Helen Beard depicts explicit, sexual scenes in a riot of celebratory colour. The Brighton-based, Birmingham-born artist has long been fascinated with sex, turning to old-school pornography in the pre-internet age and scouring pages for carnal images that spoke of female pleasure and mutual empowerment, as opposed to subjugation.
For years Beard painted practically in secret, and it wasn’t until Damien Hirst chanced upon her pieces (thanks to a mutual connection through her husband) that she finally gained the exposure and recognition she deserved. Following the True Colours exhibition at Newport Street Gallery last year, Beard has been in high demand, and she’s been working prolifically in preparation for various exhibitions. I met the artist ahead of her latest exhibition, at Unit London.
Can you tell me about the title of your new show at Unit Gallery, “It’s Her Factory”? You’ve produced so much work that the allusion to a production line seems apt.
It has felt a bit like a factory! I’ve made about forty works this year and there are around thirty in this show. I’ve always loved the Gang of Four song of the same name, and it’s something I listen to in the studio a lot. It’s relevant because it references the women’s issues I’m trying to cover. One of the lines is “Housewife/ heroines/ addicts to their homes”. Women are the unsung heroes, taking on domestic labour often as well as holding down a job. It also relates to the needlepoints I’m showing; it’s a form that is often considered a “homey” thing to do—taking in mending and fixing things. Of course, I love the contrast of in-your-face sexual images presented in this medium too.
“Women are the unsung heroes, taking on domestic labour as well as holding down a job”
It’s great to see the piece I Have My Bed and I Will Lie in It, which is effectively a “bed of nails” made from imported vibrators. How does it feel to realize a work that has been so long in the making? I know you bought the sex toys pre-internet from China, and they look very utilitarian!
I’m so pleased with how it turned out; the sculpture has a censor, and all the vibrators turn on in unison. It’s a gentle hum like a washing machine, but I was worried that the whole thing might be jumping across the floor! The vibrators have a very old-fashioned feel to them—they really are nail-like. I like the contrast between the minimalism of this sculpture and all of the colour that surrounds them.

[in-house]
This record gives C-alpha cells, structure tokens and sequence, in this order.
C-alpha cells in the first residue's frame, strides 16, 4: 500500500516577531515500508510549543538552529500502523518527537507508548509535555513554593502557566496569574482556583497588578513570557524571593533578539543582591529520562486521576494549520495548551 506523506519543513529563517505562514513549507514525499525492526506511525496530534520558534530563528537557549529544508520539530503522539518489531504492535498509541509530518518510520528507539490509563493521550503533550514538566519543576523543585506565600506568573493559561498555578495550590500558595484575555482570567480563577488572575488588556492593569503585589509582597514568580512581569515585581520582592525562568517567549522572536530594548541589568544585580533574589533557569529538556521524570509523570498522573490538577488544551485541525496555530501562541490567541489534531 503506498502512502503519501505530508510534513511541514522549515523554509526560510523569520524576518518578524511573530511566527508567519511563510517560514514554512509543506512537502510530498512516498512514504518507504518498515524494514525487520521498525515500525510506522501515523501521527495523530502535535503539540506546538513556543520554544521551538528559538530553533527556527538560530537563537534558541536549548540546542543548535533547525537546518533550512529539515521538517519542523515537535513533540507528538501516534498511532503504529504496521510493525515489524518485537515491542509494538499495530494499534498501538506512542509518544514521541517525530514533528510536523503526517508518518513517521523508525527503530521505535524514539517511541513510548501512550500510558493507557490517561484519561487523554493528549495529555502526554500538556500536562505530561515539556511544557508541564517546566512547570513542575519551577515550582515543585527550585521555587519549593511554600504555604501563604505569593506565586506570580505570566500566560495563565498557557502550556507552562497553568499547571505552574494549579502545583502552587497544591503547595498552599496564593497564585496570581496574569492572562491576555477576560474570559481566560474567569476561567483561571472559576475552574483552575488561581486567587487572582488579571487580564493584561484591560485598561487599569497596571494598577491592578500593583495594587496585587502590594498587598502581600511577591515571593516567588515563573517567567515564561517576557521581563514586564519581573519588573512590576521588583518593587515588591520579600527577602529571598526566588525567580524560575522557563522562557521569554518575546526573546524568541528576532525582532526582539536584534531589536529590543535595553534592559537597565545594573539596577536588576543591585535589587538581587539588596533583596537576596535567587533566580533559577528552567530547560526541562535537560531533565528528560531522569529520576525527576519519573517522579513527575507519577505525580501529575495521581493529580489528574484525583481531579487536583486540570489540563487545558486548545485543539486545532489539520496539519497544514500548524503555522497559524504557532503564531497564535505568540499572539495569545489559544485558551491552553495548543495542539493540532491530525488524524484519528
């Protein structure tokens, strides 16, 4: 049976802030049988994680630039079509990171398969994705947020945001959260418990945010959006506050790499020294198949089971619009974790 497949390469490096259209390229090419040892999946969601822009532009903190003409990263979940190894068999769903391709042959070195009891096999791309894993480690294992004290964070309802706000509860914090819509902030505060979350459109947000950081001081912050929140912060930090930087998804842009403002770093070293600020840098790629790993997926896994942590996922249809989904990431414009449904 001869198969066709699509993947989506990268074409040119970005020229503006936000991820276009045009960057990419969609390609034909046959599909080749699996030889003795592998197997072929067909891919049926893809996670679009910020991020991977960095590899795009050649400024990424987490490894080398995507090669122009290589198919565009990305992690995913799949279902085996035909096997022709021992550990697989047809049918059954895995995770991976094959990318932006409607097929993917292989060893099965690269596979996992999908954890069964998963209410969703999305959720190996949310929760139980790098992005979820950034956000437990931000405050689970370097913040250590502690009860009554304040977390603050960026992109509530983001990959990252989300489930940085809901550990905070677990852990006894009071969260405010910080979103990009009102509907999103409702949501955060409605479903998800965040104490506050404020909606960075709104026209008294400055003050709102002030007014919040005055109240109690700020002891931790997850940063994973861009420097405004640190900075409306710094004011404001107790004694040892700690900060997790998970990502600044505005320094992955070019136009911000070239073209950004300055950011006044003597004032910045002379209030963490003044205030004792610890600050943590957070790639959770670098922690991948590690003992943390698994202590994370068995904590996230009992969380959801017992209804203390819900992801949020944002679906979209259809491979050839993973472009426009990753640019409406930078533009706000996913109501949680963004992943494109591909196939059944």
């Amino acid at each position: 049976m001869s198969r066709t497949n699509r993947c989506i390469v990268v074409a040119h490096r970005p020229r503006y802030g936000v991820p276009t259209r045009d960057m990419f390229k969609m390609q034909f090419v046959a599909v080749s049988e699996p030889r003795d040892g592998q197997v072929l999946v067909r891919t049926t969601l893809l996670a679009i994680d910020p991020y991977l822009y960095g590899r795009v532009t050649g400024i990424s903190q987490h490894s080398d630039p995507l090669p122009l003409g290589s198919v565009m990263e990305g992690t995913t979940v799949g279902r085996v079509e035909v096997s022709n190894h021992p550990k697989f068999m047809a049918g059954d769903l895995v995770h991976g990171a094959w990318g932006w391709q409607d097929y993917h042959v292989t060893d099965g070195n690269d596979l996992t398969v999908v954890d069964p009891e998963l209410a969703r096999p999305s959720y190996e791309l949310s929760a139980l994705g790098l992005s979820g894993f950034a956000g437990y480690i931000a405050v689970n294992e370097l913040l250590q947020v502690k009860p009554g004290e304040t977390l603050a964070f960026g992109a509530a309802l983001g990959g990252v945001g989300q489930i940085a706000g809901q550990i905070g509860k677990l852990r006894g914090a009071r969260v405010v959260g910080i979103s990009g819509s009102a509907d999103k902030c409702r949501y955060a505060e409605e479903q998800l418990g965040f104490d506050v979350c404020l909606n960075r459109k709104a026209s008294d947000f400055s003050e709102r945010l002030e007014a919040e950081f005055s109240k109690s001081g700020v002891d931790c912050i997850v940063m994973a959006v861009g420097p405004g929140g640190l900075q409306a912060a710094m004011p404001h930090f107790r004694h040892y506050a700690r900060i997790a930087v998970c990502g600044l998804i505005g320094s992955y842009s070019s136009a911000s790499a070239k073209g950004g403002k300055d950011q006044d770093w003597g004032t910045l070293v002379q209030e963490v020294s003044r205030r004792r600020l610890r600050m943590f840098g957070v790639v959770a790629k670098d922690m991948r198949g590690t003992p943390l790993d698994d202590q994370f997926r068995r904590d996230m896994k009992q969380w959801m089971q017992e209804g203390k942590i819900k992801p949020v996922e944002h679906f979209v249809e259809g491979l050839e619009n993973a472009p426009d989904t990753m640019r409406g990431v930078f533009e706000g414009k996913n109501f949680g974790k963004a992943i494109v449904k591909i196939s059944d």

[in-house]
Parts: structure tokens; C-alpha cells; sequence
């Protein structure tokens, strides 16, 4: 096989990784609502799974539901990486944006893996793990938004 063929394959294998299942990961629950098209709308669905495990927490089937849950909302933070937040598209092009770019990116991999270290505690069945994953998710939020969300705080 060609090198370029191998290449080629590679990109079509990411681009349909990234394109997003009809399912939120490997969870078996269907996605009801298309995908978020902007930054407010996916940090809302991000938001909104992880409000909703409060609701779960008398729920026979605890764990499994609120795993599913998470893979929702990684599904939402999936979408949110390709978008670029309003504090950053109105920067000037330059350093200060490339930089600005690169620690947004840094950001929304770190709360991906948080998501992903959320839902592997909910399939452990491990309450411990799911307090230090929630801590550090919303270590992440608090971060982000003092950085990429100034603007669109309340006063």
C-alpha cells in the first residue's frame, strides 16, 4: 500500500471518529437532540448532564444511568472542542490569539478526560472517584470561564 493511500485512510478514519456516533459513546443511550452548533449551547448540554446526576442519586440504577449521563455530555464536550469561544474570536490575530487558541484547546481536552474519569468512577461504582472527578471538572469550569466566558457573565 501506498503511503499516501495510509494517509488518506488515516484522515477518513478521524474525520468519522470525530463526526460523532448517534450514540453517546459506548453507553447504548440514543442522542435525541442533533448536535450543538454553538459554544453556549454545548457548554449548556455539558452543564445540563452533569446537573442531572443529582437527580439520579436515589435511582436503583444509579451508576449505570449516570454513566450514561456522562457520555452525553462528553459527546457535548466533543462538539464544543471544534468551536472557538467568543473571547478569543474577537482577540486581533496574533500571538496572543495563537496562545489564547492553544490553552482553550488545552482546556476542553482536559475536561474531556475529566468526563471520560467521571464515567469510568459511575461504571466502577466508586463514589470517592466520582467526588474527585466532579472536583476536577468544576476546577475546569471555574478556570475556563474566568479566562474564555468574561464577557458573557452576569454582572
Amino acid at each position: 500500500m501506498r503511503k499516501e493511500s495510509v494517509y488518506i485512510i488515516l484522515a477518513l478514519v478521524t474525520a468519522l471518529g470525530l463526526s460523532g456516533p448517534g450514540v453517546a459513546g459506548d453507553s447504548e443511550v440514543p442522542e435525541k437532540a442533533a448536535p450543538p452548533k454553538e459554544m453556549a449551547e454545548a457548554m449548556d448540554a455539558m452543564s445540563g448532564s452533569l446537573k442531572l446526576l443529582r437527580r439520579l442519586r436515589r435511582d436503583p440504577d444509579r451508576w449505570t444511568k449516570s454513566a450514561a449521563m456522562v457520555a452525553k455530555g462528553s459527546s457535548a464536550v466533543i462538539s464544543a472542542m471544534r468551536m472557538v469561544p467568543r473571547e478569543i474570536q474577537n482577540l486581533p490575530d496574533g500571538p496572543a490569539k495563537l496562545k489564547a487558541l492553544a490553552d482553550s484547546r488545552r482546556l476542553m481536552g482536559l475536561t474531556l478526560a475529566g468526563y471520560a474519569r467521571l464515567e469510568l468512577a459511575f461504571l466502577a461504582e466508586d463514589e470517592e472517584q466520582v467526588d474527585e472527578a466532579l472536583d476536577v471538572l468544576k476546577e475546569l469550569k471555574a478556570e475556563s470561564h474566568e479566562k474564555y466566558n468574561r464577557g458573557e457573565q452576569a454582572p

How are you expanding your source material to depict different types of intimacy?
This show features a lot of female pleasure, and I feel that there are a lot of interesting avenues to follow. I want to pursue some post-coital works, and intimate caresses. I want to paint some pregnant women too, because you don’t stop having sex just because you’re having a baby! People treat the pregnant [and post-partum] body in such strange ways, not to mention breastfeeding. There’s still this idea that you’re a sexual object even though your body is being used in this functional way. Of course, bodies also physically change a lot during this period, which I’m very interested in. I’ll probably hire models for this kind of work, because these are forms of imagery that aren’t easy to get hold of.
Does this mark a departure in the way you approach your work, as you’ve previously used pornographic source material?
Sex doesn’t just have to be talked about through the lens of pornography, and that’s why I’m trying to do what I do, it’s a completely different stance. I still use porn and Google images, but because I’m not finding exactly what I want I’ll have to start staging my own shoots. If I photograph things myself it will give me more range, more body shapes…
“I want to paint some pregnant women too, because you don’t stop having sex just because you’re having a baby!”
One of your newest works, Systemic Totem, is singularly phallic. What inspired the piece?
It was one of the last works I made, and with politics being so crazy at the moment I was thinking about “The Male System”, as it were. I needed a massive totem to represent this hideous time. It’s crazy that we are still struggling to be seen as equals all these centuries later.
Helen Beard, It’s Her Factory
At Unit London until 6 OctoberVISIT WEBSITE